Musharraf reacted by proclaiming a state of emergency on Nov. 3, sacking the chief justice and other independent judges and replacing them with his appointees. The reconstituted top court then duly approved his election.
Musharraf on Thursday again sought to justify his imposition of emergency rule. He gave no indication of when the emergency would be lifted — a key demand of both his domestic rivals and international backers, including the United States.
“It is most unfortunate that some elements of the judiciary, the ex-chief justice, tried to derail this stage of democratic transition ... and this conspiracy was impacting negatively on the functioning of justice and the sovereignty of parliament,” Musharraf said.
'In the interests of Pakistan'
“I had to act and I acted in the interests of Pakistan,” he said.
On Wednesday, President Bush said he appreciated that Musharraf kept his word by relinquishing his military post, calling it “strong first step” toward enhancing democracy in Pakistan.
“It is something that a lot of people doubted would ever happen,” Bush said in an interview with CNN’s “The Situation Room.”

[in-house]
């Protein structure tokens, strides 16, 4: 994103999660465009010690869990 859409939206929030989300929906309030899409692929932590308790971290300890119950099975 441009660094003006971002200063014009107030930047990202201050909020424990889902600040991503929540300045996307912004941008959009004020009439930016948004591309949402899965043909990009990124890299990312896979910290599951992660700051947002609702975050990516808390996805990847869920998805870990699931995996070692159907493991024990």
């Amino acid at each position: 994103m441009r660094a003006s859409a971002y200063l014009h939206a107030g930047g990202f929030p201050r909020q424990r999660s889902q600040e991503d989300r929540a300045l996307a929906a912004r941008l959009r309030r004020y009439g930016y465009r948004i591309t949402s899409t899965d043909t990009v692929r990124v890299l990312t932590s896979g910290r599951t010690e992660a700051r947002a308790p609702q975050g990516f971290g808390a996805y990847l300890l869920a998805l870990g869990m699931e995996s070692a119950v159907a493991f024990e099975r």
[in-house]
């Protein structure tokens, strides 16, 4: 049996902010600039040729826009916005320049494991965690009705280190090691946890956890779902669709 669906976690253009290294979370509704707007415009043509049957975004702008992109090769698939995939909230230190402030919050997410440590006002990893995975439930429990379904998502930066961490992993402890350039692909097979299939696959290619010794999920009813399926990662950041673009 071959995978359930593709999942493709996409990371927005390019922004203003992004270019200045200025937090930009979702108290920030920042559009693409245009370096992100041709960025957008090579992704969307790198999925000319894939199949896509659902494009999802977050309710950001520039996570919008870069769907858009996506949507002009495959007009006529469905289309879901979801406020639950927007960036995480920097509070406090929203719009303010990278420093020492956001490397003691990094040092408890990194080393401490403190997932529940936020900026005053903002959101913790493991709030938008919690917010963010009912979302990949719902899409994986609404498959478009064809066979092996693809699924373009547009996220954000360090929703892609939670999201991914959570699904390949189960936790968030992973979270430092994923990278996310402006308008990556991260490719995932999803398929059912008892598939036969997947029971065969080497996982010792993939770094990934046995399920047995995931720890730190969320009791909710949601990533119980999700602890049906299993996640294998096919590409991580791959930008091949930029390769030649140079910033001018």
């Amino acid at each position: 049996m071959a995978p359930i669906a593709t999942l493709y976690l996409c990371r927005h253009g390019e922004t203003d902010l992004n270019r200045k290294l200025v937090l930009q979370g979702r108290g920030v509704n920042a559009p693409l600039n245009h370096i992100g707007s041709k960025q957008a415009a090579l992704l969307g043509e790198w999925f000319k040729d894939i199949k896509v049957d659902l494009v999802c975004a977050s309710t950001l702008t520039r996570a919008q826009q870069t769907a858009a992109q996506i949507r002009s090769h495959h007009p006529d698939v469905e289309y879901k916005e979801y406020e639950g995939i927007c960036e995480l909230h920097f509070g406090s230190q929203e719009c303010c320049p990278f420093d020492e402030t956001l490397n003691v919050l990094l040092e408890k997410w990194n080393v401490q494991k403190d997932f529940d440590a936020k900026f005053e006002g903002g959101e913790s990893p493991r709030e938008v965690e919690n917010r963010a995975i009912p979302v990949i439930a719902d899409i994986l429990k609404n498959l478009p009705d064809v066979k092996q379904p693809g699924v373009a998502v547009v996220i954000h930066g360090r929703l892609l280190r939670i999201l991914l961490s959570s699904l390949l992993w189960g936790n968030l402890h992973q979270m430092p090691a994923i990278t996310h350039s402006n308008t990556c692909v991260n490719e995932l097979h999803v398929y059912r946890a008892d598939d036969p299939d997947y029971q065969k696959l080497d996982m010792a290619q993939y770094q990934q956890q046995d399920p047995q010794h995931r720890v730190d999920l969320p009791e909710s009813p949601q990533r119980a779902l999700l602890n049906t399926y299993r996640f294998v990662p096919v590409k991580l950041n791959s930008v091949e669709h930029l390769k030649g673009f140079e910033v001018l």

But Bush added that “in order to get Pakistan back on the road to democracy, he’s got to suspend the emergency law before elections.”
After more than 40 years in the army, Musharraf now will have to jostle for power with Bhutto and Sharif. Both have registered as candidates in the elections, and say they will boycott the ballot only if the entire opposition agrees to — something considered highly unlikely.
Sharif, who returned from exile on Sunday, has taken a particularly hard line against Musharraf. A conservative comfortable with Islamic parties, Sharif has been reaching out to the many voters who oppose Pakistan’s front-line role against the Taliban and al-Qaida, styling Musharraf as an American stooge.
Emergency rule also has strained Musharraf’s relations with Bhutto, who shares his secularist, pro-Western views and has left the door ajar for cooperation.
Musharraf has relaxed some aspects of the crackdown. Thousands of opponents have been released and all but one news channel is back on the air. However, he has refused to reverse his purge of the judiciary, an act that pitted him against Pakistan’s well-organized legal fraternity.
On Thursday, violent clashes broke out in the eastern city of Lahore between police and lawyers protesting against Musharraf’s rule.
Demonstrators threw bricks, glasses and sticks at police who blocked the path of about 400 lawyers as they tried to march from one court complex to another, according to an Associated Press reporter at the scene.
Some police officers threw the items back at the lawyers, who were chanting slogans including “Go, Musharraf, go!” and “Friends of Musharraf are traitors!”
Four lawyers and three policemen were injured, said Zahid Abbas, a police official, who himself was bleeding from a wound to a hand caused by a flying stone. At least two lawyers were detained.